Culture Culture

27/08/2019 - 08:00

Director Tran Buu Loc: Each movie is an experience

I’ve been to Hue several times before, both for travelling and for filmmaking. About 10 years ago, I came to Hue to film “Aspirations of Thang Long” (Khat vong Thang Long) and truly knew why everyone nicknamed the city "poetic Hue”.

These days, the film crew of "The Bride of Hue" (Nang dau xu Hue) is shooting the first scenes. Following the success of cult movies like "The Descendants of the Sun" (Hau due mat troi), "The Tailor" (Co Ba Sai Gon), "Furie" (Hai Phuong) ..., director Tran Buu Loc was invited by the two young directors Bao Nhan - Nam Cito to become the producer of this project. He has disclosed interesting information with Thua Thien Hue Weekly.

Director Buu Loc and his team visited the film’s settings in Hue. Photo courtesy of the crew.

You must have had to tolerate the harsh weather in Hue these days. How often have you visited Hue, and what impresses you the most?

I’ve been to Hue several times before, both for travelling and for filmmaking. About 10 years ago, I came to Hue to film “Aspirations of Thang Long” (Khat vong Thang Long) and truly knew why everyone nicknamed the city "poetic Hue”.

I love Hue for its grace and tranquility with the splendid Perfume River and the vibrant red color of flamboyant flowers every summer. Hue is also very serene and sacred with Thien Mu Pagoda and the famous tomb system.

With your experience in many kinds of commercial cinema movies such as "The Tailor”, "Tam Cam – the Untold Story” (Tam Cam chuyen chua ke), “Furie” ..., why did you decide to produce "The bride of Hue"? Does your previous success put pressure on you when it comes to this movie?

Each film is a completely new experience with different pressure, so even if I’ve succeeded in previous projects, all upcoming plans will put a pressure on me. That’s not to mention the success of high grossing "Furie" has even placed me under more strain as a producer.

So, for every project, I always told myself to strive more and stop thinking about my past experience to avoid overconfidence. I reminded myself to be cautious and do my best to successfully complete projects.

At the introduction of the film crew in Hue last May, we all acknowledged a lot of obstacles for the team when choosing Hue as the film set, such as the weather, props, technology ... Then how well have you prepared to cope with these issues?

I’ve been in the industry for more than 10 years, so I know preparing for potential difficulties is always a prerequisite. This time, my team and I were lucky enough to receive generous support from the People's Committee of Thua Thien Hue province, which is indeed a huge advantage and a motivation for the production team to complete this film. Much appreciation to the provincial leaders!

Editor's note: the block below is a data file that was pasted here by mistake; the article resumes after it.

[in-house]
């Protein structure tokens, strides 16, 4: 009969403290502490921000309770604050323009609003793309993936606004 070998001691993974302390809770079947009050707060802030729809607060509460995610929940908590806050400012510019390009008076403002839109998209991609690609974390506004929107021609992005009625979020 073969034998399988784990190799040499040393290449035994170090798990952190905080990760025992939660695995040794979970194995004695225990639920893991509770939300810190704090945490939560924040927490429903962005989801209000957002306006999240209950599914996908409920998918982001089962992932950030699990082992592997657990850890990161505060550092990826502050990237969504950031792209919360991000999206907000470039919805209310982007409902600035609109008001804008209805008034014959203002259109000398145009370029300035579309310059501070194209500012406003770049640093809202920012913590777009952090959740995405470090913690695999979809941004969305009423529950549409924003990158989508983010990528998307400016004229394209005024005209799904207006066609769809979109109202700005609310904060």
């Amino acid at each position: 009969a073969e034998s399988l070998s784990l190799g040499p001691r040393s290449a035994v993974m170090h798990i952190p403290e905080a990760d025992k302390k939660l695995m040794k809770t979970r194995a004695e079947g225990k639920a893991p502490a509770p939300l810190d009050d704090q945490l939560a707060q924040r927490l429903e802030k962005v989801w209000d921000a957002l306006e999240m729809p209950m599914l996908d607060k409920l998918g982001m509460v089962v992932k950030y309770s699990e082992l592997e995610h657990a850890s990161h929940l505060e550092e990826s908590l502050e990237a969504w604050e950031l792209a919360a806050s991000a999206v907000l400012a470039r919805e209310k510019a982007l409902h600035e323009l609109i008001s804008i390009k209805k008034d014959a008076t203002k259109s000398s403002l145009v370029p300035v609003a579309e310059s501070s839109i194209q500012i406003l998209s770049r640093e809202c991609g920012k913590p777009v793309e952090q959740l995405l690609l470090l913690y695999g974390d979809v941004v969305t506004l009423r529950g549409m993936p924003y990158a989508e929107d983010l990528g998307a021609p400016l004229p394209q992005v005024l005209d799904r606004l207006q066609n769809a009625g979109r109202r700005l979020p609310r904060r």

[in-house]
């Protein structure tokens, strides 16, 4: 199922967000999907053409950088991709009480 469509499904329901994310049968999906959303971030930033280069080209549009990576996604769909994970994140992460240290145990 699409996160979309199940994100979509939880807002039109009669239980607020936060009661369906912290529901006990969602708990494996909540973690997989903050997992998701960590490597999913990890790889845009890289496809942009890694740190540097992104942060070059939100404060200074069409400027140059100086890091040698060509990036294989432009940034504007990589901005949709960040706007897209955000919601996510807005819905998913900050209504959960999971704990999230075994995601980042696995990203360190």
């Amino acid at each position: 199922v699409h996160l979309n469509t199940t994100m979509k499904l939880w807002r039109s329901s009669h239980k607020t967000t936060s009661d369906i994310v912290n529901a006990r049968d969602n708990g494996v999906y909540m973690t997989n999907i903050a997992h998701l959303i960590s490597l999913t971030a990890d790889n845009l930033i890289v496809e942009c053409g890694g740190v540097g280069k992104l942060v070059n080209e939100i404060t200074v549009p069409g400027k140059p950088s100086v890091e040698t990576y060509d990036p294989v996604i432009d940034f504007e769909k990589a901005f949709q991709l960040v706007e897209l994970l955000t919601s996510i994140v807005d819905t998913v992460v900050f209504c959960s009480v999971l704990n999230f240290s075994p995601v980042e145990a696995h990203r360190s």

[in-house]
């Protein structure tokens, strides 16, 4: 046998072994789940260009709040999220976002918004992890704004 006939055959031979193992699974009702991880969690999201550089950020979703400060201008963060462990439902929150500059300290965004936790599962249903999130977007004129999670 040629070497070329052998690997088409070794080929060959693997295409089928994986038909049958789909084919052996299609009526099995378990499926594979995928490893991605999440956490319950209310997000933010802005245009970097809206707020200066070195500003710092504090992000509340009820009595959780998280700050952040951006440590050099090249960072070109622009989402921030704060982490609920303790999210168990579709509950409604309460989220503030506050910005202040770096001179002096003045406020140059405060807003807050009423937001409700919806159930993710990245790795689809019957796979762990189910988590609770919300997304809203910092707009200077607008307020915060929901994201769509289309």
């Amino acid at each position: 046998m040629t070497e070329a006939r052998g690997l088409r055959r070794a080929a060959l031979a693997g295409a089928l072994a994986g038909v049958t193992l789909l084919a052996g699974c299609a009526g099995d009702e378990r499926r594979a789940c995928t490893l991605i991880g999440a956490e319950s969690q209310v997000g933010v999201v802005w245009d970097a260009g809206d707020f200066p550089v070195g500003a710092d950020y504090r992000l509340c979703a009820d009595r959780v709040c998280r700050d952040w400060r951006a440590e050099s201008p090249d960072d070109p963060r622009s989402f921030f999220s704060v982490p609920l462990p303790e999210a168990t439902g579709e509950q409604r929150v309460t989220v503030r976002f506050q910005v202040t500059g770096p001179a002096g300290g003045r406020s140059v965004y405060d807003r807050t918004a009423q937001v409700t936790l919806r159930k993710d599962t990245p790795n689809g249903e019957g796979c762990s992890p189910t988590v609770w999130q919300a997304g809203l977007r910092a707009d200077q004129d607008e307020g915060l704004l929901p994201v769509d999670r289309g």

Director Buu Loc (left) and the two directors - Bao Nhan and Nam Cito. Photo courtesy of the crew

Hue people seem quite reserved and picky... Any hesitation when making a film of the land with such cultural depth?

I always bear in mind that filmmaking is to serve the audience, so it doesn’t matter as long as I put my heart and soul into the work. Respecting the audience is key to receive widespread support (laugh). I believe so!

What is the message you want to convey in “The bride of Hue"?

I prefer to keep it a secret until the premiere.

From a producer to a director, do you find yourself on the right career path? Do you see any pros and cons when holding these roles?

I think I’m perfectly on the right track since shifting roles offers me a valuable insight into both of the most important roles of a film project. Usually in a film crew, the producer and director hold the leading positions that actually conflict quite often. One focuses on logistic and financial matters while the other cares about filmmaking expertise, so it is not easy for the two to get along. Luckily, I served both roles, so my 2-in-1 experience has greatly helped with my fulfilment in both.

Director Buu Loc (2nd from left) in a film introduction ceremony to promote Hue at Boi Tran's garden. Photo: T. NINH

You’re often said to be capable of detecting and following trends, especially in making commercial films for the young. How have you seen your advantages in this "market share"?

Indeed, every filmmaker will be able to notice and follow the trend, but perhaps my good luck is to receive strong support from the audience. I have to thank them for loving my “trendy” films.

You’ve been quite reserved when talking about yourself, but if you could name a particular signature "style" of yours in filmmaking, what would it be?

I’m not a showbiz person so I often hesitate to talk about myself. I’m only keen on filmmaking and see it as my life... It’s as simple as that.

Thank you and best wishes for the crew. May you have interesting scenes at the film set in Hue!

By Tue Ninh